• A fluttering feeling in the chest (palpitations)
  • Swelling of the neck veins, feet, ankles, legs, and abdomen

See a doctor immediately if you begin to have one or more symptoms.

Managing Heart Disease

It is important to manage heart disease to stay your healthiest, feel your best, and improve your quality of life. Heart disease can be treated and managed by lifestyle changes and medications. In some cases, surgery may be needed.

Lifestyle Changes

The Centers for Disease Control and Prevention (CDC) recommends the following tips to prevent heart disease:

  • Stop or avoid smoking.
  • Limit alcohol.
  • Get regular exercise.
  • Maintain a weight that’s healthy for you.
  • Manage stress through relaxation techniques.
  • Avoid foods high in saturated fat, cholesterol, sodium, and added sugar.

In addition, the CDC recommends checking your blood pressure, cholesterol levels, and blood sugar levels regularly if you have severe eczema or are at risk of hypertension, high cholesterol, or diabetes. Properly managing these health conditions can help reduce the risk of heart disease.

Medications

If you develop heart disease, your doctor may prescribe medications in addition to lifestyle changes to help control your condition. There are many types of drugs to treat various types of heart disease. Common heart medications include blood thinners, statins, beta-blockers, and angiotensin-converting enzyme inhibitors.

Surgery

In some cases, surgery or other heart procedures may be needed if heart disease is not controlled with medication. There are many types of surgeries and procedures depending on the type of heart disease:

  • Bypass surgery to increase the supply of blood and oxygen to the heart
  • Angioplasty and stent placement to increase blood flow
  • Artificial heart valve surgery to replace the diseased heart valve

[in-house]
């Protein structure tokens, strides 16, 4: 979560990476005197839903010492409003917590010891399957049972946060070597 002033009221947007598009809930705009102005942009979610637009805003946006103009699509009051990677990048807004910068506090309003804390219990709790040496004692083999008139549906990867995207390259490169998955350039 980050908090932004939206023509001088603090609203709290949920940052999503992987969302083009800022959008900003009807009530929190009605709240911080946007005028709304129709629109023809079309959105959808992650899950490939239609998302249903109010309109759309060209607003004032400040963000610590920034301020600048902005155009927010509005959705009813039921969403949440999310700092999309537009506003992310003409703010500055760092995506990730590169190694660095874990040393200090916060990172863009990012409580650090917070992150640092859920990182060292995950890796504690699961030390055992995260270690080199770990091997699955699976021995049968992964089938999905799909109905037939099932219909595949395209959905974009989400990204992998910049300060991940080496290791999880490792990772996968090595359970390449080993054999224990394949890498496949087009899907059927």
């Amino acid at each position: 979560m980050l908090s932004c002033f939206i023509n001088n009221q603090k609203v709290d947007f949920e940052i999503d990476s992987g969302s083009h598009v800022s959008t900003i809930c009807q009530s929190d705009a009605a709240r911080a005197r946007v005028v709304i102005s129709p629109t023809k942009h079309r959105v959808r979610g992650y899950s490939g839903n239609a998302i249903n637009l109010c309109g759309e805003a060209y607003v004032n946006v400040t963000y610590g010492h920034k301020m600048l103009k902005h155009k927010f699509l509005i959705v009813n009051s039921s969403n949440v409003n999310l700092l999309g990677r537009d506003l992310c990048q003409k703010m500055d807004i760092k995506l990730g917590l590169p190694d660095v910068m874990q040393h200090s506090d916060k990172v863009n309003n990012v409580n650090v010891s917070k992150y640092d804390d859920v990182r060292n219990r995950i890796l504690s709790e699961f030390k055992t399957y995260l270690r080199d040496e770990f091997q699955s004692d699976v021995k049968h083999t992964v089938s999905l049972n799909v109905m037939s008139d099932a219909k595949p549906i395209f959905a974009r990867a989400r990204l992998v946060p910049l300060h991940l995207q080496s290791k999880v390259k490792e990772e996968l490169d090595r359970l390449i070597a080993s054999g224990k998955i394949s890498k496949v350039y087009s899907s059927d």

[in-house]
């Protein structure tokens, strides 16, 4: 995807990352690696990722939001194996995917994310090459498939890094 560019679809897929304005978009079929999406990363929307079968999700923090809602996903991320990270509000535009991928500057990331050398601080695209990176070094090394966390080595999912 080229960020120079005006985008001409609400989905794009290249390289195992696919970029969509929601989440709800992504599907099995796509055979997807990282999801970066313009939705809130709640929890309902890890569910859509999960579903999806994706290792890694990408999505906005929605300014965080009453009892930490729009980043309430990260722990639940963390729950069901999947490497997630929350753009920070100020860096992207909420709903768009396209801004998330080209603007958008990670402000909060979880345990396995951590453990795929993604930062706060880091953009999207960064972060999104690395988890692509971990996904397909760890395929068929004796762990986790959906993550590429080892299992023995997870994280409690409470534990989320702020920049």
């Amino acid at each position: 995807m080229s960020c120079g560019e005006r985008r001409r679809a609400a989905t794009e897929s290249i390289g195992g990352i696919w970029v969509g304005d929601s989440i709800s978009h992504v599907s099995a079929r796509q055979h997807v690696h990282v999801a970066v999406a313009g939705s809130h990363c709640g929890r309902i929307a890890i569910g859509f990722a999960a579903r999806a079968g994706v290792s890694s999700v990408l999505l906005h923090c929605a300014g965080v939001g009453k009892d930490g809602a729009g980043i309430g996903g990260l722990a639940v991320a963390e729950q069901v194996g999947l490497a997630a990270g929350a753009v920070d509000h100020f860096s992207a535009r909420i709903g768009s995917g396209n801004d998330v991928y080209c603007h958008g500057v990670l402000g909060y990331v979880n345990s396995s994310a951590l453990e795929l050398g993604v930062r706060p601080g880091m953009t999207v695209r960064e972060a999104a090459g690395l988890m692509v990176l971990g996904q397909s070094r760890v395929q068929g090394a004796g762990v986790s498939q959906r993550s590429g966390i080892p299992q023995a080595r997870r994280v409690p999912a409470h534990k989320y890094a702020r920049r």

• Atherectomy to remove plaque and increase blood flow
  • Cardiomyoplasty, or insertion of a pacemaker, to improve pumping action of the heart

Heart medications may also be needed after surgery.

Talk With Others Who Understand

MyEczemaTeam is the social network for people with eczema. On MyEczemaTeam, more than 39,000 members come together to ask questions, give advice, and share their stories with others who understand life with eczema.

Do you have eczema? Are you also living with heart disease? Share your experience in the comments below, or start a conversation by posting on MyEczemaTeam.

A MyEczemaTeam Member said:

I have heart disease and eczema. Both can be regulated by diet, I think. However I still take all my heart pills.

posted 7 days ago

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Kevin Berman, M.D., Ph.D. is a dermatologist at the Atlanta Center for Dermatologic Disease, Atlanta, GA. Review provided by VeriMed Healthcare Network. Learn more about him here.
Imee Williams is a freelance writer and Fulbright scholar, with a B.S. in neuroscience from Washington State University. Learn more about her here.